Last RD ep. you watched recently

Discussion in 'RED DWARF UNIVERSE' started by sanja, Aug 10, 2010.

  1. UltraDevotee

    UltraDevotee Supply Officer

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    Although I do love Tikka to Ride as it is, I would agree that the Xtended version is even better, especially if it had a laughter track too. The end is awkward in the original and like you say the curry one in Xtended is the superior one. Meanwhile - although they are not up there with Rob Grant's co-writes - I like the additional scenes of dialogue like in the cockpit and it gives the script more time to breath. It makes it feel some more like the banter we got in series 6 - not the same obviously but closer.

    Maybe after I have finished the main Dwarfathon I will have to have another watch of the Xtended Tikka too...
     
  2. UltraDevotee

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    Finally for now...to go back to the Beatles idea of Rob and Doug being the Lennon and McCartney of screen writing. Although Doug-solo has not created a Revolver, Rubber Soul, Sgt Pepper, The White Album or Abbey Road (i.e. series 2-6) since Rob Grant left, like solo Lennon while there is Some Time In New York City (e.g. parts of 7, half of series 8 and BtE) there is also Plastic Ono Band, Imagine and Walls and Bridges (series 10-12).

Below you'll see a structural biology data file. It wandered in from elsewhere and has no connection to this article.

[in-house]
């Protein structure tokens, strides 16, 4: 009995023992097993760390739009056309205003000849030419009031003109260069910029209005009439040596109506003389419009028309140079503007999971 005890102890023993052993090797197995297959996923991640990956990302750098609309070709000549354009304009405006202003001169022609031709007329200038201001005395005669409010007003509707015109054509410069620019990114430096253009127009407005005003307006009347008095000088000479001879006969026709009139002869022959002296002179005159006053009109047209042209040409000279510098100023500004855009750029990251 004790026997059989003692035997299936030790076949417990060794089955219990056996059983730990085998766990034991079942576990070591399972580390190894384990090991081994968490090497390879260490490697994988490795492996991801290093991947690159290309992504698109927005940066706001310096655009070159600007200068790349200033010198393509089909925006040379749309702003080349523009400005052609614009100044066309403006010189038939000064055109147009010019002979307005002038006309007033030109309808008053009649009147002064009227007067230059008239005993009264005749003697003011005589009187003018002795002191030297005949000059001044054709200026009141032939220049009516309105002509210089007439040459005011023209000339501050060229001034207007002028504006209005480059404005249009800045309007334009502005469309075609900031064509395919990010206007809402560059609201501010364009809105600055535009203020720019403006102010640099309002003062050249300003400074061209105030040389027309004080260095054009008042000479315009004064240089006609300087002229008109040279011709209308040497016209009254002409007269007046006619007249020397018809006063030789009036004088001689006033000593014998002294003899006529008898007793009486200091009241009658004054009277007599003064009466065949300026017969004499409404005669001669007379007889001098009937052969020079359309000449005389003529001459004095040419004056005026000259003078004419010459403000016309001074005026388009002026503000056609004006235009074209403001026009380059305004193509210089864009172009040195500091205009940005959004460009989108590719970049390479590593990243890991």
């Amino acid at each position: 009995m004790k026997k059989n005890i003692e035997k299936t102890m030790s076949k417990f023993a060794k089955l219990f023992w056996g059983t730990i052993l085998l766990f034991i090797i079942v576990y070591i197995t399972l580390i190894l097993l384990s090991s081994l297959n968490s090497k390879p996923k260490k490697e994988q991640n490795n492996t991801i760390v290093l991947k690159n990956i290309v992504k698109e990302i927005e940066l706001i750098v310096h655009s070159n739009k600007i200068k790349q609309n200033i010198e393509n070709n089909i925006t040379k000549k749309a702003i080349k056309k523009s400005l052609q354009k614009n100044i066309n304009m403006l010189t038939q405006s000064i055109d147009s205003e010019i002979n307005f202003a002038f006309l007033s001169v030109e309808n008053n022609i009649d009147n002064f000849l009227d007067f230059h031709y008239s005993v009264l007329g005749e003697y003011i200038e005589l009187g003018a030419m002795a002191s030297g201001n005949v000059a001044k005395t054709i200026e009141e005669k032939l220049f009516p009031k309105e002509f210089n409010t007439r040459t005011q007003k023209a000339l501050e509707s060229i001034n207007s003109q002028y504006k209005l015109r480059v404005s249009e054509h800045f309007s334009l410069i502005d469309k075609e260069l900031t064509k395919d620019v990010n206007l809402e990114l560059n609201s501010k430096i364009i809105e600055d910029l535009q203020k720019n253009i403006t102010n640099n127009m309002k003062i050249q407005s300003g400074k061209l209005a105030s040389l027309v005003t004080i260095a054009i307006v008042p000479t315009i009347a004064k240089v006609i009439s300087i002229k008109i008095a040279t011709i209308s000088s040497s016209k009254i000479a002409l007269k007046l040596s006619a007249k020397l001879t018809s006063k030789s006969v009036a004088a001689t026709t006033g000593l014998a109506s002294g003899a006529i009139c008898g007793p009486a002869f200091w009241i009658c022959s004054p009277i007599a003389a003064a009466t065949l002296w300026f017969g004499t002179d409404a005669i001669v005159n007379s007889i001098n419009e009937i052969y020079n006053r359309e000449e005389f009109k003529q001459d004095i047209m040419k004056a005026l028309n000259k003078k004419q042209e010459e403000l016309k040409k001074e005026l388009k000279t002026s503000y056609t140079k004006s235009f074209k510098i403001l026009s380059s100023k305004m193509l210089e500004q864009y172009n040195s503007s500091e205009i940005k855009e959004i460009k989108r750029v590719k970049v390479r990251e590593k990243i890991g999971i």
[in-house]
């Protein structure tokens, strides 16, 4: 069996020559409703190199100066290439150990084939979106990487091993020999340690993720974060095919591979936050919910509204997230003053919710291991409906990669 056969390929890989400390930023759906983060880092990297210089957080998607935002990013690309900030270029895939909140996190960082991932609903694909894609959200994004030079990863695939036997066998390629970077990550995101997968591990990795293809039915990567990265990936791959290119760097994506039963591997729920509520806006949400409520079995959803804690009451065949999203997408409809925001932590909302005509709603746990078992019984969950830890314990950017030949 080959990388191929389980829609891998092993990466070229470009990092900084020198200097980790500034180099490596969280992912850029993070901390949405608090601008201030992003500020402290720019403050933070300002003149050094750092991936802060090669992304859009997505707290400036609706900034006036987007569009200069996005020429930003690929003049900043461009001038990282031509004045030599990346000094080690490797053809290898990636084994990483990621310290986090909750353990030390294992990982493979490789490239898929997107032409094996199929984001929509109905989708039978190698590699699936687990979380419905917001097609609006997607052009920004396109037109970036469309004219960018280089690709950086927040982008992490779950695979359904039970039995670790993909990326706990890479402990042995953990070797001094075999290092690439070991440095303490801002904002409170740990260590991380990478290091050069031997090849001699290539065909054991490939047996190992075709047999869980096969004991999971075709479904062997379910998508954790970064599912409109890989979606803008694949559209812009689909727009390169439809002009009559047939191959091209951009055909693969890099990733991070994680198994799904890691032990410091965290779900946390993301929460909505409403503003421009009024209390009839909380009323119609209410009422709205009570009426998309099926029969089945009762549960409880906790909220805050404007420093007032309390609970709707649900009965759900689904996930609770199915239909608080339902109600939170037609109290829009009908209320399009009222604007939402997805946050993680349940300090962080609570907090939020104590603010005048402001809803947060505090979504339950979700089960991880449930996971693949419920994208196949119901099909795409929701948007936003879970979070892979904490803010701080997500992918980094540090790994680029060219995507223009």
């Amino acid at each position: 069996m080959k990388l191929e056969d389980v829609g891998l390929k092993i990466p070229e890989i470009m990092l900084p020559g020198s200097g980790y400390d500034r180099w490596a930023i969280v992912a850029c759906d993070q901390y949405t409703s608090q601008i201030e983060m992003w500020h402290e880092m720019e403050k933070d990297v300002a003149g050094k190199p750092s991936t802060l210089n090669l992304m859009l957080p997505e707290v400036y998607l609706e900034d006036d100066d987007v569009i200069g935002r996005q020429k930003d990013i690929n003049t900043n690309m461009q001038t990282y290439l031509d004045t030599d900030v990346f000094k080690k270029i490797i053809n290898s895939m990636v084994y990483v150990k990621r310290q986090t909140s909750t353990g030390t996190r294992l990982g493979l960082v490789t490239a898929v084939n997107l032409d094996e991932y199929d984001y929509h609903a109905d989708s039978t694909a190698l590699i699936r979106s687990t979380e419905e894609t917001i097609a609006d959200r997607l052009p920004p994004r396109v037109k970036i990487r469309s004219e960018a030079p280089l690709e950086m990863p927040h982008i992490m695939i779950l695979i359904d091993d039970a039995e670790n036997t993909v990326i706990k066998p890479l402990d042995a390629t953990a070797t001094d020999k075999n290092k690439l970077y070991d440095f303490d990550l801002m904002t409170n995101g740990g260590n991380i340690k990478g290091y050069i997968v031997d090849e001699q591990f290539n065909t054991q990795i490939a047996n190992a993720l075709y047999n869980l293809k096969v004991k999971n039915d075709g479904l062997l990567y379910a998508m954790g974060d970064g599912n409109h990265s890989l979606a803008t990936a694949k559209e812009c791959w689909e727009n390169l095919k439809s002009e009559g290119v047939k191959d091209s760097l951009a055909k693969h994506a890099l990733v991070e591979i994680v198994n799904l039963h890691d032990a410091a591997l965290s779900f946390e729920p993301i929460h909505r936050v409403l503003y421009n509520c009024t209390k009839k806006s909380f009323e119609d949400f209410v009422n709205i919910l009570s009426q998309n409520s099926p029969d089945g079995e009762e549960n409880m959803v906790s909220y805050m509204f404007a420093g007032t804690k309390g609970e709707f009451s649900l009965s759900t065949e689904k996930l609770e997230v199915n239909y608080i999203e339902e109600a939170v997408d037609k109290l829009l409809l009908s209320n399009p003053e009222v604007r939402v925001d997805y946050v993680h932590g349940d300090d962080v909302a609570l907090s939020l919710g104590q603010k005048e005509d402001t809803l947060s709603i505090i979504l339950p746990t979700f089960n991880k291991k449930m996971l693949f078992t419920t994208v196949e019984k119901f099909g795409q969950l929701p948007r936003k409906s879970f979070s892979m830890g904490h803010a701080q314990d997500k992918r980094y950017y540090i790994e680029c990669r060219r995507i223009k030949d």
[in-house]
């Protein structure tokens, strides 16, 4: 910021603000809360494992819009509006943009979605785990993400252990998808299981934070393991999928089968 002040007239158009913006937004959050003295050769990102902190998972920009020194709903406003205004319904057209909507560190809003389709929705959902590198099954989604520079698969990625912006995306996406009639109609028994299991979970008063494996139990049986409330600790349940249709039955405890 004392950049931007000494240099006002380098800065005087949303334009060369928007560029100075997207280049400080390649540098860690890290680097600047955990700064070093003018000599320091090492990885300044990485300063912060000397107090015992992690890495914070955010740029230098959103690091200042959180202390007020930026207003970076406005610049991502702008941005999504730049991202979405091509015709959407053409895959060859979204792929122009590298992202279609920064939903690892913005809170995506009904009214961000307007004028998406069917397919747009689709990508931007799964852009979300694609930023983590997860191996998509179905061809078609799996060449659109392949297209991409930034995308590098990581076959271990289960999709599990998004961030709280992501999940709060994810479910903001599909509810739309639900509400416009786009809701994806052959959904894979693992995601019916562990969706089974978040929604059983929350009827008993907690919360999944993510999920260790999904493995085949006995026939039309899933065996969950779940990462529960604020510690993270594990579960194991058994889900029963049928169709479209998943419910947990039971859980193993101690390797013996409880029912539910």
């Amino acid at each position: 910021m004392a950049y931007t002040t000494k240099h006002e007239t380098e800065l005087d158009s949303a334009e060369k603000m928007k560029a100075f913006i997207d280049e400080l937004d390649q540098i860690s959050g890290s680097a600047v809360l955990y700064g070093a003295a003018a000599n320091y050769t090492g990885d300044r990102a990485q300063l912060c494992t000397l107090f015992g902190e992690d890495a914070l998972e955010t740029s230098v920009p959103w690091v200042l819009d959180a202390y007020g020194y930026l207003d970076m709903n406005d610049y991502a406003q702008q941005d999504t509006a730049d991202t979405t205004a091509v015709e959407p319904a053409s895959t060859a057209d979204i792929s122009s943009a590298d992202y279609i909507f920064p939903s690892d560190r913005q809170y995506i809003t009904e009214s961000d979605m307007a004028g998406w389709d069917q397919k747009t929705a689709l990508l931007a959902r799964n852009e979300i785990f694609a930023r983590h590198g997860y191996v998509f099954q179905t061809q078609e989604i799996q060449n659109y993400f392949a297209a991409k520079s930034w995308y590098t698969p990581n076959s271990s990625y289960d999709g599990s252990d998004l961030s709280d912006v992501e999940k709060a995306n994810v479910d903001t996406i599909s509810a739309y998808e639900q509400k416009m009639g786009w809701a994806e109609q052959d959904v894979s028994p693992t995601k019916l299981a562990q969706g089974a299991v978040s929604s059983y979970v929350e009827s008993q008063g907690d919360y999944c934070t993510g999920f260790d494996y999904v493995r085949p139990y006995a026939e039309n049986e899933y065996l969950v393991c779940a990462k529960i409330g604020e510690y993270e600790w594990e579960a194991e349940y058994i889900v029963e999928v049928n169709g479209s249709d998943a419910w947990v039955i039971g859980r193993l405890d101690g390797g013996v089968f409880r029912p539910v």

Sorry that is a bit of nonsense but basically expressed although there has been weak stuff from Doug since the separation of his writing partnership with Rob, there has also been some strong material that - although not totally up there with series 2-6 - is excellent IMHO.
     
    Last edited: Apr 30, 2020
  3. Asclepius

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    I agree. When I first watched it, I really hated it and I was really upset with all those continuity errors and kind of obvious time travel storyline. It rellay improved with repeated viewings. Now I'm more benevolent to the errors and I tend to enjoy even the bad episodes more in general.